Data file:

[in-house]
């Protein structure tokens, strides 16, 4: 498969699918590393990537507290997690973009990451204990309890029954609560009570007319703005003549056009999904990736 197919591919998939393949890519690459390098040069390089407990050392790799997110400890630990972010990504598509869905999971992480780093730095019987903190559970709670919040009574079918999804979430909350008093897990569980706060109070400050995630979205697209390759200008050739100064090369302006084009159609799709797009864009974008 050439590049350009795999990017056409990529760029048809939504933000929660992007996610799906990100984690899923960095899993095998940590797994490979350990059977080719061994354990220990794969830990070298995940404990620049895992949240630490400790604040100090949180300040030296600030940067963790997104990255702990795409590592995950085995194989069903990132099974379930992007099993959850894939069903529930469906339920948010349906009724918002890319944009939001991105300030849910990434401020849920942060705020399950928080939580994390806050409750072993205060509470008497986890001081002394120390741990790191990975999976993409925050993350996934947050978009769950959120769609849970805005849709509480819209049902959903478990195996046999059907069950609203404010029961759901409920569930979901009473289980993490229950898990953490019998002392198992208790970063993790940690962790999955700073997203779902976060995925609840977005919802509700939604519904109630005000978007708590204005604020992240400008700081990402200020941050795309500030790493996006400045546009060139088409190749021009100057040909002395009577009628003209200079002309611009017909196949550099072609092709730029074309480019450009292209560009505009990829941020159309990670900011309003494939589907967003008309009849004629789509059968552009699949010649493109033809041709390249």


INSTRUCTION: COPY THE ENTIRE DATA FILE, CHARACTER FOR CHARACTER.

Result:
[in-house]
């Protein structure tokens, strides 16, 4: 498969699918590393990537507290997690973009990451204990309890029954609560009570007319703005003549056009999904990736 197919591919998939393949890519690459390098040069390089407990050392790799997110400890630990972010990504598509869905999971992480780093730095019987903190559970709670919040009574079918999804979430909350008093897990569980706060109070400050995630979205697209390759200008050739100064090369302006084009159609799709797009864009974008 050439590049350009795999990017056409990529760029048809939504933000929660992007996610799906990100984690899923960095899993095998940590797994490979350990059977080719061994354990220990794969830990070298995940404990620049895992949240630490400790604040100090949180300040030296600030940067963790997104990255702990795409590592995950085995194989069903990132099974379930992007099993959850894939069903529930469906339920948010349906009724918002890319944009939001991105300030849910990434401020849920942060705020399950928080939580994390806050409750072993205060509470008497986890001081002394120390741990790191990975999976993409925050993350996934947050978009769950959120769609849970805005849709509480819209049902959903478990195996046999059907069950609203404010029961759901409920569930979901009473289980993490229950898990953490019998002392198992208790970063993790940690962790999955700073997203779902976060995925609840977005919802509700939604519904109630005000978007708590204005604020992240400008700081990402200020941050795309500030790493996006400045546009060139088409190749021009100057040909002395009577009628003209200079002309611009017909196949550099072609092709730029074309480019450009292209560009505009990829941020159309990670900011309003494939589907967003008309009849004629789509059968552009699949010649493109033809041709390249």